Klossner: How to recognize the mentors in your life
It's Rising Star time, the 1105 Government Information Group’s annual recognition of people who will someday be our bosses. This year's class (being honored Oct. 22 at the GCN Gala) was asked about their mentors -- people who helped them along the way. Since these are Rising Stars, I expect them to do the right thing: Name someone who can be the most useful to them in the future or someone who can help them move up in the agency, or make a profitable connection.
I used to have a basketball coach who was a throwback from an old movie, especially in his ability to spout sport cliches. One of his sayings was, "It takes two people to throw a pass; one to throw and one to catch." I would alter this for the purposes of mentoring: It takes two people to mentor; one to mentor, and one to be mentored. (Picture me spitting into the ground after saying this. Hopefully, I'm outside.) While I respect the Rising Stars' ability to recognize and thank someone for helping them, I find it as equally impressive when a talented person recognizes their need to learn and so listens to someone's experience. (I remember -- and cringe at the memory of -- the ego of my 20s.)
Personally, I would like the off-the-record version of the Rising Star discussions. This would cover the people who were helpful to us in ways that aren't so clearly recognizable. Besides, one person can't be an all-purpose mentor. There are many things we learn along the way, and many people who have influenced us in the process. Some of my favorite mentoring experiences are the unintentional ones -- the person I encounter every day in non-work environments that may teach me something without either of us having intended it. I hope that I have been the mentor in such a situation -- you never know that until after the fact.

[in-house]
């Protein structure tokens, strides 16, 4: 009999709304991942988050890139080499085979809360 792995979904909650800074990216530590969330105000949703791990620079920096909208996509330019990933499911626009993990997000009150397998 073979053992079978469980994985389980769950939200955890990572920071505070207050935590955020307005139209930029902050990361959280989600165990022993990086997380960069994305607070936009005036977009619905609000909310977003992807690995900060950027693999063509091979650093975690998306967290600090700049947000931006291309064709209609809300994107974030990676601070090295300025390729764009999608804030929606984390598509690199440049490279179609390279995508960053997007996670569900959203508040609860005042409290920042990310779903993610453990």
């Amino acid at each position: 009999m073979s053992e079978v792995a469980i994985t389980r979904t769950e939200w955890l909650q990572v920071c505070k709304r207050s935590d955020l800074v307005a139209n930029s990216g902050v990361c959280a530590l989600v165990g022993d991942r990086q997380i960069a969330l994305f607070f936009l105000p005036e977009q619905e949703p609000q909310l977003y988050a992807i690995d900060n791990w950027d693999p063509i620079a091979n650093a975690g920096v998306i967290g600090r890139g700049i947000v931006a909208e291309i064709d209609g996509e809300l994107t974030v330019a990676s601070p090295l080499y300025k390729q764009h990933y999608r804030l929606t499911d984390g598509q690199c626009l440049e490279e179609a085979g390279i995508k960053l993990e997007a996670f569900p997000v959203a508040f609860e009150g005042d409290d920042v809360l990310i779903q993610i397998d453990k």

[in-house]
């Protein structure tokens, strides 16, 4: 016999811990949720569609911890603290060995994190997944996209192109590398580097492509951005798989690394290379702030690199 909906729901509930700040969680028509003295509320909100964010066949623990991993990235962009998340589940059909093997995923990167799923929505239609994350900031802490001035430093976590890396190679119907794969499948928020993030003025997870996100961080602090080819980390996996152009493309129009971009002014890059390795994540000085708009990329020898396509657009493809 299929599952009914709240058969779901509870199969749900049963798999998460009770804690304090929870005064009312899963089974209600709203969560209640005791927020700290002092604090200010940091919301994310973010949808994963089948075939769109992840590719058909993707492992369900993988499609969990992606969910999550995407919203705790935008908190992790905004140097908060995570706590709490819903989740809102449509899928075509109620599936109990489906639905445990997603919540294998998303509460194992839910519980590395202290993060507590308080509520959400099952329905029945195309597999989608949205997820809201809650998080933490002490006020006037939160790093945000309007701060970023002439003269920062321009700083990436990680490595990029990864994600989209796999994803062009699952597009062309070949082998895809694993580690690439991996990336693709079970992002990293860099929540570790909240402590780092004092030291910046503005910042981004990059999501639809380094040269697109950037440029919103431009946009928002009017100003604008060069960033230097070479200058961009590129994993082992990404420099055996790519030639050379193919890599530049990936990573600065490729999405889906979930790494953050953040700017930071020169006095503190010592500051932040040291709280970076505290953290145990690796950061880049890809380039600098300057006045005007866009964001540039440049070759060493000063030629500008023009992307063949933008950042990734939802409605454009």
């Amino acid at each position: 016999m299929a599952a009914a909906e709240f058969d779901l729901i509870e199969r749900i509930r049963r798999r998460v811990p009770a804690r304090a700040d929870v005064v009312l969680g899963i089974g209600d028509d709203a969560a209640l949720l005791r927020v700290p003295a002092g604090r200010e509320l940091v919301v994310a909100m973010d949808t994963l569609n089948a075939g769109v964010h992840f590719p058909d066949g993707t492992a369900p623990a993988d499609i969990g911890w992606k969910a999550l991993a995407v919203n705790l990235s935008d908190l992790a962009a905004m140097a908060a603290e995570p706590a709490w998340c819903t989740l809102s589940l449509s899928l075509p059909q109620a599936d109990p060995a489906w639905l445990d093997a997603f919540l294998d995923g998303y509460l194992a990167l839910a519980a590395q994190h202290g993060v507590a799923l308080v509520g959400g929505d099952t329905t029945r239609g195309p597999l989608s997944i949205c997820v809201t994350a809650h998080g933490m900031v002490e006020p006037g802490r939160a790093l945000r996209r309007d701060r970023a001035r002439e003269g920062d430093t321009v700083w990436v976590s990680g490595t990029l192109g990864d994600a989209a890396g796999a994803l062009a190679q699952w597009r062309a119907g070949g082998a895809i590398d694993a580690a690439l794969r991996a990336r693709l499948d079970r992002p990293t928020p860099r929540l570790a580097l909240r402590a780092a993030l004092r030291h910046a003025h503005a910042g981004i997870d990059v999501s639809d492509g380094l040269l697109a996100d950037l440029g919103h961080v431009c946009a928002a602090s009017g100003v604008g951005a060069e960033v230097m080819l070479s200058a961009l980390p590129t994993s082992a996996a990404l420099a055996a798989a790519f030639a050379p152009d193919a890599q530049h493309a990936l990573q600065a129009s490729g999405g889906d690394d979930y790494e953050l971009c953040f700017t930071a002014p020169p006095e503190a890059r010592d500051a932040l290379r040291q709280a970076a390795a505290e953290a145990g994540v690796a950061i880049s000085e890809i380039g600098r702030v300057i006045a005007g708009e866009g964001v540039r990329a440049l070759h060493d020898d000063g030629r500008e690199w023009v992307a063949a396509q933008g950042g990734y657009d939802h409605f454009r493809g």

(As a parent I run into unintentional mentors all over the place, people who set examples on how to deal with parenting situations or give me appropriate language for speaking with children of all ages.)
There are so many skills that won't be acknowledged in the Rising Star coverage. (Some of my listings feel like lightning strikes -- a one time event that may have changed your life, as opposed to mentoring that took place over a longer period of time.) That said, here's my list of questions that can help identify the unacknowledged mentors in our lives.
* Who told you about that "easy" course in college that you took because you needed to fill a space on your schedule but which has now become your career?
* Who gave us the proper -- okay, exact -- wording to put on our federal job application?
* Who showed us that we could lead useful, productive lives without first logging onto Facebook?
* Who told us the best lunch special near work?
* Who told us which of the office elevators was the faster one?
* Who told us that Cobol wasn't a race from another planet in Star Trek?
* Who told us about that obscure British sitcom, The IT Crowd?
* Who told us where to find cheap -- oops, inexpensive -- work clothing?
* Who taught us how to make guacamole? And how to eat it?
* Who took us to our first Jackie Chan movie?
* Who gave us Orioles or Nationals tickets while assuring us that professional baseball would return to the region someday?
Posted by John Klossner on Sep 25, 2009 at 7:01 PM